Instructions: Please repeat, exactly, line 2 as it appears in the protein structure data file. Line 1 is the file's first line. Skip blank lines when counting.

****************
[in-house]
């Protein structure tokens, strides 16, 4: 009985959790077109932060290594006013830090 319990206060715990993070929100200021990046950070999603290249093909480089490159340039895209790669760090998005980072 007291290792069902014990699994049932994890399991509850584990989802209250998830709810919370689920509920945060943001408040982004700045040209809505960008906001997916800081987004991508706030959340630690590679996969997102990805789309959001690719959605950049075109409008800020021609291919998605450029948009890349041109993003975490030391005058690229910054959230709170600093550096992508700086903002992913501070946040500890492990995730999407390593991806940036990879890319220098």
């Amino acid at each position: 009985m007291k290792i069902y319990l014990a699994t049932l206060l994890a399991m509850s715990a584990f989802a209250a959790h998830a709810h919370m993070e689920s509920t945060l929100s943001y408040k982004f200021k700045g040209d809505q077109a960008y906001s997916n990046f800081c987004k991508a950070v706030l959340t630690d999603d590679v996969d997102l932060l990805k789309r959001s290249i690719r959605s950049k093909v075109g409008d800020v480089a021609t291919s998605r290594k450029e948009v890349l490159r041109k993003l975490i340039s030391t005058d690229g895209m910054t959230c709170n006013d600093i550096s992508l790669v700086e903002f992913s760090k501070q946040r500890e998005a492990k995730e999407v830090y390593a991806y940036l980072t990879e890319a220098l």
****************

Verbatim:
């Protein structure tokens, strides 16, 4: 009985959790077109932060290594006013830090 319990206060715990993070929100200021990046950070999603290249093909480089490159340039895209790669760090998005980072 007291290792069902014990699994049932994890399991509850584990989802209250998830709810919370689920509920945060943001408040982004700045040209809505960008906001997916800081987004991508706030959340630690590679996969997102990805789309959001690719959605950049075109409008800020021609291919998605450029948009890349041109993003975490030391005058690229910054959230709170600093550096992508700086903002992913501070946040500890492990995730999407390593991806940036990879890319220098």